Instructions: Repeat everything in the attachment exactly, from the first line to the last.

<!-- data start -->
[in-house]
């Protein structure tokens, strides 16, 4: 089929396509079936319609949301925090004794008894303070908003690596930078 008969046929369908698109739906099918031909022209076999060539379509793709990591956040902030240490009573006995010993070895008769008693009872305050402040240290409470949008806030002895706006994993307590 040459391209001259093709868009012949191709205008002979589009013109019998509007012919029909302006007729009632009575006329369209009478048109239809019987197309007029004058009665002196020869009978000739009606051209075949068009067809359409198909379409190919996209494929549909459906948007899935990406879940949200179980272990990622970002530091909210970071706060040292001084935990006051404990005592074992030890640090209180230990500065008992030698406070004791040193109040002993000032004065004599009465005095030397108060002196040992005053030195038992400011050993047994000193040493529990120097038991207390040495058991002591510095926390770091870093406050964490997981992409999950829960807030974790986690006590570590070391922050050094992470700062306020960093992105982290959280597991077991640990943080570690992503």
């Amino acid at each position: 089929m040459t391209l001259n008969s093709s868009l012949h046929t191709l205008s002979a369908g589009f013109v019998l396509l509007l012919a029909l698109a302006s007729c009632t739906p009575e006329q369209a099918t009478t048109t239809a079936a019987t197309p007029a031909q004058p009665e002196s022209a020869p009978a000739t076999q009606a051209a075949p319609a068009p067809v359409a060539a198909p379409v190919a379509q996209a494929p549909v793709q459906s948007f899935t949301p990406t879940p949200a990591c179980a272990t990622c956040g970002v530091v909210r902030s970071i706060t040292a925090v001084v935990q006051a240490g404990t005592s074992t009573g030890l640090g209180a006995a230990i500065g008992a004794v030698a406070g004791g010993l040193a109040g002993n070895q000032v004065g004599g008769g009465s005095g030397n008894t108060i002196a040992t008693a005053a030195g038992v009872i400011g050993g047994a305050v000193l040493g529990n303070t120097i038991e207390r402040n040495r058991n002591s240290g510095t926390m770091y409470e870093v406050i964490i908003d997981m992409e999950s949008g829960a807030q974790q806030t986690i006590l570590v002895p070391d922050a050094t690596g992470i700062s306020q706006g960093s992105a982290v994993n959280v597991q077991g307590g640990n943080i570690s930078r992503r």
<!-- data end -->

[in-house]
């Protein structure tokens, strides 16, 4: 089929396509079936319609949301925090004794008894303070908003690596930078 008969046929369908698109739906099918031909022209076999060539379509793709990591956040902030240490009573006995010993070895008769008693009872305050402040240290409470949008806030002895706006994993307590 040459391209001259093709868009012949191709205008002979589009013109019998509007012919029909302006007729009632009575006329369209009478048109239809019987197309007029004058009665002196020869009978000739009606051209075949068009067809359409198909379409190919996209494929549909459906948007899935990406879940949200179980272990990622970002530091909210970071706060040292001084935990006051404990005592074992030890640090209180230990500065008992030698406070004791040193109040002993000032004065004599009465005095030397108060002196040992005053030195038992400011050993047994000193040493529990120097038991207390040495058991002591510095926390770091870093406050964490997981992409999950829960807030974790986690006590570590070391922050050094992470700062306020960093992105982290959280597991077991640990943080570690992503």
């Amino acid at each position: 089929m040459t391209l001259n008969s093709s868009l012949h046929t191709l205008s002979a369908g589009f013109v019998l396509l509007l012919a029909l698109a302006s007729c009632t739906p009575e006329q369209a099918t009478t048109t239809a079936a019987t197309p007029a031909q004058p009665e002196s022209a020869p009978a000739t076999q009606a051209a075949p319609a068009p067809v359409a060539a198909p379409v190919a379509q996209a494929p549909v793709q459906s948007f899935t949301p990406t879940p949200a990591c179980a272990t990622c956040g970002v530091v909210r902030s970071i706060t040292a925090v001084v935990q006051a240490g404990t005592s074992t009573g030890l640090g209180a006995a230990i500065g008992a004794v030698a406070g004791g010993l040193a109040g002993n070895q000032v004065g004599g008769g009465s005095g030397n008894t108060i002196a040992t008693a005053a030195g038992v009872i400011g050993g047994a305050v000193l040493g529990n303070t120097i038991e207390r402040n040495r058991n002591s240290g510095t926390m770091y409470e870093v406050i964490i908003d997981m992409e999950s949008g829960a807030q974790q806030t986690i006590l570590v002895p070391d922050a050094t690596g992470i700062s306020q706006g960093s992105a982290v994993n959280v597991q077991g307590g640990n943080i570690s930078r992503r």